- 12.1: Which would you use to describe a collection ofsea anemones, sea st...
- 12.2: Which measurement would you include in anassignment to measure biot...
- 12.3: Because green plants need moisture, light, andsoil, what do they de...
- 12.4: The figure below shows how the Suns rays hitEarth. Why are the pole...
- 12.5: Which group is a population?A. plants and animals in a meadow 5.cB....
- 12.6: In which type of biome would you find thegreatest number of species...
- 12.7: Which is the largest biome?A. desert 5.dB. tundraC. taigaD. rain fo...
- 12.8: Plants and animals that are adapted to hot, drysummers and mild, ra...
- 12.9: What is the main reason different biomes supportdifferent plant and...
- 12.10: Design an experiment to test the effects of abioticfactors on the g...
- 12.11: Describe how life in desert biomes depends onabiotic factors.
- 12.12: Infer why you would expect to find more animalsliving in ecosystems...
- 12.13: Identify three possible limiting factors for abiome of your choice....
- 12.14: Analyze how polar bears adapt to theirbiome
- 12.15: Analyze In a California forest, deer eat plants.Mountain lions kill...
- 12.16: Compare and contrast biotic and abiotic factorsin an ecosystem of y...
- 12.17: Interpreting Graphs The graph below showsyearly rainfall for four b...
- 12.18: Write about a rotting log habitat. Explain howspecies and populatio...
- 12.19: How much more aluminum sulfate wouldbe needed to lower the pH from ...
- 12.20: Which pH changes could be made using1.5 kg of aluminum sulfate?
- 12.21: How much more aluminum sulfate wouldbe needed to lower the pH from ...
- 12.22: Which pH changes could be made using0.6 kg of aluminum sulfate?
- 12.23: How much more aluminum sulfate wouldbe needed to lower the pH from ...
Solutions for Chapter 12: Ecological Roles
Full solutions for Focus on Physical Science: Grade 8, California | 1st Edition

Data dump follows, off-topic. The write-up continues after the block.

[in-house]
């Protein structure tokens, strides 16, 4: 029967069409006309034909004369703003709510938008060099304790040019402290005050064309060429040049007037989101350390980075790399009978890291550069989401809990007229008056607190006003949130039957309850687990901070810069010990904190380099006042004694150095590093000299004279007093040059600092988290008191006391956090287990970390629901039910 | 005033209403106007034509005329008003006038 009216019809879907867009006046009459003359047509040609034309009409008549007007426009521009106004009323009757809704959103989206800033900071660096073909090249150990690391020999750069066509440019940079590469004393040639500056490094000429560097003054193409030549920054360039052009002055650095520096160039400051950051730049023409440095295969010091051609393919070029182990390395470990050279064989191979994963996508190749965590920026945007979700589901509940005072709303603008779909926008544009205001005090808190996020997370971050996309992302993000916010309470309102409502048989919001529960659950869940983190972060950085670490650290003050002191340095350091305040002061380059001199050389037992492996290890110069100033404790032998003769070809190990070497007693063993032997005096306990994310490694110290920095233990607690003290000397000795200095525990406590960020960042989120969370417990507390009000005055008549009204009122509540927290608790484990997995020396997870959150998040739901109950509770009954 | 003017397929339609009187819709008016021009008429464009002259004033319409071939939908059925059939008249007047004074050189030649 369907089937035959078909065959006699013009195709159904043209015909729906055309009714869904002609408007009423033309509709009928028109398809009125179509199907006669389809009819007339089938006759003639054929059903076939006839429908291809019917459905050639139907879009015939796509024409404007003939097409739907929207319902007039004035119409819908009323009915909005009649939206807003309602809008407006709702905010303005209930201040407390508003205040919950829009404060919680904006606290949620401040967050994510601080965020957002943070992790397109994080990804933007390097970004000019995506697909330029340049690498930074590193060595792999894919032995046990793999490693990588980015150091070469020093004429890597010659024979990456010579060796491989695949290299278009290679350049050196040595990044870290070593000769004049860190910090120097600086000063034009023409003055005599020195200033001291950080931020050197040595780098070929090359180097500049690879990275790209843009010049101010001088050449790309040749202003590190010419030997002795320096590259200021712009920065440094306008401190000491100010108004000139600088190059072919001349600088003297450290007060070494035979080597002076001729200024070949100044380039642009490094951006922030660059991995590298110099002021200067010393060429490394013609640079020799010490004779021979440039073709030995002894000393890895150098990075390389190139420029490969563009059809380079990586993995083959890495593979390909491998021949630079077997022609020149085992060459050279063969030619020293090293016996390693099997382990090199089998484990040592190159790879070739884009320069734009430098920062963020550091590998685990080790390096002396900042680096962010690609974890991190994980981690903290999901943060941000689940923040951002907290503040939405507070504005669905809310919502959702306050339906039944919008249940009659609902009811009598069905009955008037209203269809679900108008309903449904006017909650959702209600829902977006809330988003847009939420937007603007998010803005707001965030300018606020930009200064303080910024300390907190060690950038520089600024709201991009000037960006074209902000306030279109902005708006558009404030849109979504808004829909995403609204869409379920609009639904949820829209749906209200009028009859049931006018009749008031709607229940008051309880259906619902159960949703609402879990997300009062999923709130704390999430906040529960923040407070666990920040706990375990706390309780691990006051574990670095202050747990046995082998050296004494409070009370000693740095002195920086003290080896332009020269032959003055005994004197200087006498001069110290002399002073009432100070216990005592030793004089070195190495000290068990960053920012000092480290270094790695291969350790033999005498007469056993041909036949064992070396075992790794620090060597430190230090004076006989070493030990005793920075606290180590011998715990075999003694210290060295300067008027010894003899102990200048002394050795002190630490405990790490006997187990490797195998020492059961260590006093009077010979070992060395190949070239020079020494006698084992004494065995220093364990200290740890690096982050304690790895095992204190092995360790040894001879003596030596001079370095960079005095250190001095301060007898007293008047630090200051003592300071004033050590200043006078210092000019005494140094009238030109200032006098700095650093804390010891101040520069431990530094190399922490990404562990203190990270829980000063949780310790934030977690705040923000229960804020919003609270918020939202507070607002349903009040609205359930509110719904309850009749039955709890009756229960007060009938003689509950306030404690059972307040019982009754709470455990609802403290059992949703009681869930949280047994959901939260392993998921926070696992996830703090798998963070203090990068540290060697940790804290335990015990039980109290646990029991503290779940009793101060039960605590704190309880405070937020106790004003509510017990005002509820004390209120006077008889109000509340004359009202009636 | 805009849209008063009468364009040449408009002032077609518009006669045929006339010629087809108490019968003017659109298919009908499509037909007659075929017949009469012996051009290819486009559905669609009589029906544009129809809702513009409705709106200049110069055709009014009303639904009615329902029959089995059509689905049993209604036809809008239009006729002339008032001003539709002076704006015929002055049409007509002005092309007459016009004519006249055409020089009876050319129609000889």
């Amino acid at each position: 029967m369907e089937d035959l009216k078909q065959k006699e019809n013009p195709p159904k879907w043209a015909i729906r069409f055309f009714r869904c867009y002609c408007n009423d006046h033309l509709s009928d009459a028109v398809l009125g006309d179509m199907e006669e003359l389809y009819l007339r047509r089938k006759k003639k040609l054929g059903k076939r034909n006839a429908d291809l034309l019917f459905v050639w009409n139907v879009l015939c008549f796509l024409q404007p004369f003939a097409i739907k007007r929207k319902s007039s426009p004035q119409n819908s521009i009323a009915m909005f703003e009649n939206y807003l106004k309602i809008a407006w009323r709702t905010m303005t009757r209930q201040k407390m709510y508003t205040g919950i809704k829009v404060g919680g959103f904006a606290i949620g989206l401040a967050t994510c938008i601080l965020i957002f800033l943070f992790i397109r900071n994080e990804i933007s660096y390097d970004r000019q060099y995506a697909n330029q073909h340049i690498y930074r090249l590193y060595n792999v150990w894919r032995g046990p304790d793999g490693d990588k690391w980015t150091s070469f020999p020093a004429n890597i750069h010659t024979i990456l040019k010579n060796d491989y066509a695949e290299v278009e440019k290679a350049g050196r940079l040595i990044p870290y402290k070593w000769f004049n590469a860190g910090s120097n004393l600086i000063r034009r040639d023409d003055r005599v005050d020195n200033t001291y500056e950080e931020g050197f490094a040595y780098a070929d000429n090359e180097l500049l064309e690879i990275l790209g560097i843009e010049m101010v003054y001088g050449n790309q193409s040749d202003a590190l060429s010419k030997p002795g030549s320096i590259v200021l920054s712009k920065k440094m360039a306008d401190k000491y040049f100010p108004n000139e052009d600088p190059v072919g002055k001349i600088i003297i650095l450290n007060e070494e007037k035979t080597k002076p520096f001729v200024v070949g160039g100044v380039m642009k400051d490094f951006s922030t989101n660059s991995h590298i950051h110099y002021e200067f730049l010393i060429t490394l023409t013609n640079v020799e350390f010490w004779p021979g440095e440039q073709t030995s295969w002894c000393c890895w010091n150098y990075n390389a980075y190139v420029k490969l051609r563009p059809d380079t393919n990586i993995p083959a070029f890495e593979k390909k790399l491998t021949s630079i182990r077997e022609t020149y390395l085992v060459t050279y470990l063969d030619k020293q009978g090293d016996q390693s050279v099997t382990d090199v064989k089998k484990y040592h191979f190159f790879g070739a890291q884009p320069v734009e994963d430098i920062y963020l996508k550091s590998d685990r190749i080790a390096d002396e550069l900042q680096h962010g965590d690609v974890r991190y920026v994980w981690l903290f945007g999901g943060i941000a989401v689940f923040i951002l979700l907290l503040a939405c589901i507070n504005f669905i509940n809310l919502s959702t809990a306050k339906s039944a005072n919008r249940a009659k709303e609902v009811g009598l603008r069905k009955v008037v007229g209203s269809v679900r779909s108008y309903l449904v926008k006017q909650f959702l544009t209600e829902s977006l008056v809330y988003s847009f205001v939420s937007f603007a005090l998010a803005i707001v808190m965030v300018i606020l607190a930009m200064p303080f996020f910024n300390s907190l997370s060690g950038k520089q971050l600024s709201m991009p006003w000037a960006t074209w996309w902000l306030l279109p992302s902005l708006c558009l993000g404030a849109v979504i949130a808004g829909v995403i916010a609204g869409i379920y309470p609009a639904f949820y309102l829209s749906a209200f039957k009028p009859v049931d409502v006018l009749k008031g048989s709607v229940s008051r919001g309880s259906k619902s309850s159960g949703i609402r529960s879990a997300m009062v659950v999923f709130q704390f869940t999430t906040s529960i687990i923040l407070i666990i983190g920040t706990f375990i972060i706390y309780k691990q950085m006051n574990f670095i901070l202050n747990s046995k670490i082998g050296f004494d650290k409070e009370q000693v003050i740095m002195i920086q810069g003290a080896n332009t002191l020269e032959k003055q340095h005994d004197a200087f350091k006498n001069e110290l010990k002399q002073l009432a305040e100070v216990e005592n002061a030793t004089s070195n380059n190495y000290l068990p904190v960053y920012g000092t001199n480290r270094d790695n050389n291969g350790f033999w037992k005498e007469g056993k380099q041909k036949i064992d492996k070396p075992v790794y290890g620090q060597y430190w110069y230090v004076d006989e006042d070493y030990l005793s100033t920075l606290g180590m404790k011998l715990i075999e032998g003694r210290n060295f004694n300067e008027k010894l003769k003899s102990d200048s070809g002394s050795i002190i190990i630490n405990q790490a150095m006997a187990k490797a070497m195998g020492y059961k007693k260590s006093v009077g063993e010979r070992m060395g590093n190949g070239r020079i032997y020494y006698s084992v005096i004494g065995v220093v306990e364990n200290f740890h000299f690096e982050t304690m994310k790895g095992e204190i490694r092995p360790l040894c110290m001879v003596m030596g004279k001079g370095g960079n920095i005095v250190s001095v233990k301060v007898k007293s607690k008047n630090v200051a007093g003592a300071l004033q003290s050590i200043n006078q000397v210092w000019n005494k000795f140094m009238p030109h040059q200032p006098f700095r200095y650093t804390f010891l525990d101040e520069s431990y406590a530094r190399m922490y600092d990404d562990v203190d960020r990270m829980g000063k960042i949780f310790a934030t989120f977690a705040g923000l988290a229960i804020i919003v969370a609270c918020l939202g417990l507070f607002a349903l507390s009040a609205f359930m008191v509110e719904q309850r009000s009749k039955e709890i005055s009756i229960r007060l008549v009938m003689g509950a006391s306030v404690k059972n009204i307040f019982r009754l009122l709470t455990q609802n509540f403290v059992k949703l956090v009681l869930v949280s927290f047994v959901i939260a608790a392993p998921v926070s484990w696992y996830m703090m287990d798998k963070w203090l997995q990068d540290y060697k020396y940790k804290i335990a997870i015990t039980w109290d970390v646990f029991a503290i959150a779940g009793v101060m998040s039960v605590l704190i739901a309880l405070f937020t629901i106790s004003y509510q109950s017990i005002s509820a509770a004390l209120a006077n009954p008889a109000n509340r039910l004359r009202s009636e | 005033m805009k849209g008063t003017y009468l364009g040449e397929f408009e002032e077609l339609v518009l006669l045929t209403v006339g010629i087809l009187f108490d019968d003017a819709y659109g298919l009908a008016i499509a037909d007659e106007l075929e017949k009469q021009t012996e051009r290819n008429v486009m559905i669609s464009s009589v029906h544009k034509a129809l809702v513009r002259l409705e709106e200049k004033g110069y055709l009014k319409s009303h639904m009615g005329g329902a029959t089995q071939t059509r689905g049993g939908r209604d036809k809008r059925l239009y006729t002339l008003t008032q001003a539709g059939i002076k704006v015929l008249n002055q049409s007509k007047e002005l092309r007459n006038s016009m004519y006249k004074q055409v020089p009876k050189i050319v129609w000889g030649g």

A theory that relates the formation of precipitation to supercooled clouds, freezing nuclei, and the different saturation levels of ice and liquid water.
Wastage of a glacier that occurs when large pieces of ice break off into water.
A theory of raindrop formation in warm clouds (above 0° C) in which large cloud droplets (giants) collide and join together with smaller droplets to form a raindrop. Opposite electrical charges may bind the cloud droplets together.
Coriolis force (effect)
The deflective force of Earth’s rotation on all free-moving objects, including the atmosphere and oceans. Deflection is to the right in the Northern Hemisphere and to the left in the Southern Hemisphere.
Detrital sedimentary rock
Rock formed from the accumulation of material that originated and was transported in the form of solid particles derived from both mechanical and chemical weathering.
A climate in which yearly precipitation is not as great as the potential loss of water by evaporation.
A galaxy that is round or elliptical in outline. It contains little gas and dust, no disk or spiral arms, and few hot, bright stars.
Sinuous ridge composed largely of sand and gravel deposited by a stream flowing in a tunnel beneath a glacier near its terminus.
The gradual increase in temperature with depth in the crust. The average is 30° C per kilometer in the upper crust.
Scratches and grooves on bedrock caused by glacial abrasion.
Mixed tidal pattern
A tidal pattern exhibiting two high tides and two low tides per tidal day with a large inequality in high water heights, low water heights, or both. Coastal locations that experience such a tidal pattern may also show alternating periods of diurnal and semidiurnal tidal patterns. Also called mixed semidiurnal.
Pelagic organisms that can move independently of ocean currents by swimming or other means of propulsion.
The source of the Sun’s energy.
A developing planetary body that grows by the accumulation of planetesimals.
Drops of water that fall from clouds that have a diameter of at least 0.5 millimeter (0.02 inch).
A large, cool star of high luminosity; a star occupying the upper-right portion of the Hertzsprung-Russell diagram.
The speed at which a particle falls through a still fluid. The size, shape, and specific gravity of particles influence settling velocity.
A climate found north of the humid continental climate and south of the polar climate and characterized by bitterly cold winters and short, cool summers. Places within this climatic realm experience the highest annual temperature ranges on Earth.
A linear downfold in sedimentary strata; the opposite of anticline.